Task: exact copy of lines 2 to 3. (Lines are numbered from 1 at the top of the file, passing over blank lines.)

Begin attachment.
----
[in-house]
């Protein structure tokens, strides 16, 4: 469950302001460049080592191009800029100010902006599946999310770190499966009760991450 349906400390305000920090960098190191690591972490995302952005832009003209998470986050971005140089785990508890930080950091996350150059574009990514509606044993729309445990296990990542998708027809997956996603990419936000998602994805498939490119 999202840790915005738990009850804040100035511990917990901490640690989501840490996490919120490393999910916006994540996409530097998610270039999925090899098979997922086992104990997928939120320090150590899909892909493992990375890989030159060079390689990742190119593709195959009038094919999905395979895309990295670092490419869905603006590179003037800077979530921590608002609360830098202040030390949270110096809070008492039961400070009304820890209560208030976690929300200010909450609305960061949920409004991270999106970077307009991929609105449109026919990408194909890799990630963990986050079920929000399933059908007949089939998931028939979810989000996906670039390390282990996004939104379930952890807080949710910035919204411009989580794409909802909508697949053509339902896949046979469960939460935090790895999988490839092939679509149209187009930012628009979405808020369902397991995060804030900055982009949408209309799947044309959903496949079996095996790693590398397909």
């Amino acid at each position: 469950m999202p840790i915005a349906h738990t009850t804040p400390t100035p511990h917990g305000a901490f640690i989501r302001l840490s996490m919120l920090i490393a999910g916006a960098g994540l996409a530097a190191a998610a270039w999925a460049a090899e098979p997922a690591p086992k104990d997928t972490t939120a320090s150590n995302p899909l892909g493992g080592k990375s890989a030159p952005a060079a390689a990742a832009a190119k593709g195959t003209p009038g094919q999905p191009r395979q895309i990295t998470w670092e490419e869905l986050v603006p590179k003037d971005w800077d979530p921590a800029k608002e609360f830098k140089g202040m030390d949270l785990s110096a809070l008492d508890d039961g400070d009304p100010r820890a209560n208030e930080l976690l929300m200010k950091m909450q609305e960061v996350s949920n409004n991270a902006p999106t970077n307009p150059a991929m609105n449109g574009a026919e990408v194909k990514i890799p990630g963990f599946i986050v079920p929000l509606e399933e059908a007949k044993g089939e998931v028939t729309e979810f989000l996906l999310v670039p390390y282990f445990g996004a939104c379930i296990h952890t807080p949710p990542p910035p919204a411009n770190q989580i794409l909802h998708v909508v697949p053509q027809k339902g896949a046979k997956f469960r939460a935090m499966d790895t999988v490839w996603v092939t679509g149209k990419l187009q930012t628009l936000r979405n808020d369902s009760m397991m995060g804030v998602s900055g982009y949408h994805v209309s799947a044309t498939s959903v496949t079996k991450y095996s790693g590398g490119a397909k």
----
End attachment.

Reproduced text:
């Protein structure tokens, strides 16, 4: 469950302001460049080592191009800029100010902006599946999310770190499966009760991450 349906400390305000920090960098190191690591972490995302952005832009003209998470986050971005140089785990508890930080950091996350150059574009990514509606044993729309445990296990990542998708027809997956996603990419936000998602994805498939490119 999202840790915005738990009850804040100035511990917990901490640690989501840490996490919120490393999910916006994540996409530097998610270039999925090899098979997922086992104990997928939120320090150590899909892909493992990375890989030159060079390689990742190119593709195959009038094919999905395979895309990295670092490419869905603006590179003037800077979530921590608002609360830098202040030390949270110096809070008492039961400070009304820890209560208030976690929300200010909450609305960061949920409004991270999106970077307009991929609105449109026919990408194909890799990630963990986050079920929000399933059908007949089939998931028939979810989000996906670039390390282990996004939104379930952890807080949710910035919204411009989580794409909802909508697949053509339902896949046979469960939460935090790895999988490839092939679509149209187009930012628009979405808020369902397991995060804030900055982009949408209309799947044309959903496949079996095996790693590398397909």
């Amino acid at each position: 469950m999202p840790i915005a349906h738990t009850t804040p400390t100035p511990h917990g305000a901490f640690i989501r302001l840490s996490m919120l920090i490393a999910g916006a960098g994540l996409a530097a190191a998610a270039w999925a460049a090899e098979p997922a690591p086992k104990d997928t972490t939120a320090s150590n995302p899909l892909g493992g080592k990375s890989a030159p952005a060079a390689a990742a832009a190119k593709g195959t003209p009038g094919q999905p191009r395979q895309i990295t998470w670092e490419e869905l986050v603006p590179k003037d971005w800077d979530p921590a800029k608002e609360f830098k140089g202040m030390d949270l785990s110096a809070l008492d508890d039961g400070d009304p100010r820890a209560n208030e930080l976690l929300m200010k950091m909450q609305e960061v996350s949920n409004n991270a902006p999106t970077n307009p150059a991929m609105n449109g574009a026919e990408v194909k990514i890799p990630g963990f599946i986050v079920p929000l509606e399933e059908a007949k044993g089939e998931v028939t729309e979810f989000l996906l999310v670039p390390y282990f445990g996004a939104c379930i296990h952890t807080p949710p990542p910035p919204a411009n770190q989580i794409l909802h998708v909508v697949p053509q027809k339902g896949a046979k997956f469960r939460a935090m499966d790895t999988v490839w996603v092939t679509g149209k990419l187009q930012t628009l936000r979405n808020d369902s009760m397991m995060g804030v998602s900055g982009y949408h994805v209309s799947a044309t498939s959903v496949t079996k991450y095996s790693g590398g490119a397909k």